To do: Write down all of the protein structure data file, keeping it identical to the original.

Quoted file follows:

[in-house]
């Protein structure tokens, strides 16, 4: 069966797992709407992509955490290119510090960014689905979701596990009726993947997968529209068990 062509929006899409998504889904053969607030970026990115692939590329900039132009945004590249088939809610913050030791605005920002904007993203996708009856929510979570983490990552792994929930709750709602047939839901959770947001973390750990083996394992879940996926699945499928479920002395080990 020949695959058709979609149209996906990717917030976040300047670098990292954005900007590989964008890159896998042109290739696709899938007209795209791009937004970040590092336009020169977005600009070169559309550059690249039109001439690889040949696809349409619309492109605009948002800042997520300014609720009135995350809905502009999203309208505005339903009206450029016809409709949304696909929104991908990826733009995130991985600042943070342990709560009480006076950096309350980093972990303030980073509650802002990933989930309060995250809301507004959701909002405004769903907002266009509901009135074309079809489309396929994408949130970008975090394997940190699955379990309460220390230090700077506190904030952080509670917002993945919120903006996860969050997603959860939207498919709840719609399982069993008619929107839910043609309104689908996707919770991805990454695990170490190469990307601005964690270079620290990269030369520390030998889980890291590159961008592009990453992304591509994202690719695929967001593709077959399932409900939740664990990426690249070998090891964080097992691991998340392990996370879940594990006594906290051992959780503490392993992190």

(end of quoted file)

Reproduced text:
[in-house]
């Protein structure tokens, strides 16, 4: 069966797992709407992509955490290119510090960014689905979701596990009726993947997968529209068990 062509929006899409998504889904053969607030970026990115692939590329900039132009945004590249088939809610913050030791605005920002904007993203996708009856929510979570983490990552792994929930709750709602047939839901959770947001973390750990083996394992879940996926699945499928479920002395080990 020949695959058709979609149209996906990717917030976040300047670098990292954005900007590989964008890159896998042109290739696709899938007209795209791009937004970040590092336009020169977005600009070169559309550059690249039109001439690889040949696809349409619309492109605009948002800042997520300014609720009135995350809905502009999203309208505005339903009206450029016809409709949304696909929104991908990826733009995130991985600042943070342990709560009480006076950096309350980093972990303030980073509650802002990933989930309060995250809301507004959701909002405004769903907002266009509901009135074309079809489309396929994408949130970008975090394997940190699955379990309460220390230090700077506190904030952080509670917002993945919120903006996860969050997603959860939207498919709840719609399982069993008619929107839910043609309104689908996707919770991805990454695990170490190469990307601005964690270079620290990269030369520390030998889980890291590159961008592009990453992304591509994202690719695929967001593709077959399932409900939740664990990426690249070998090891964080097992691991998340392990996370879940594990006594906290051992959780503490392993992190």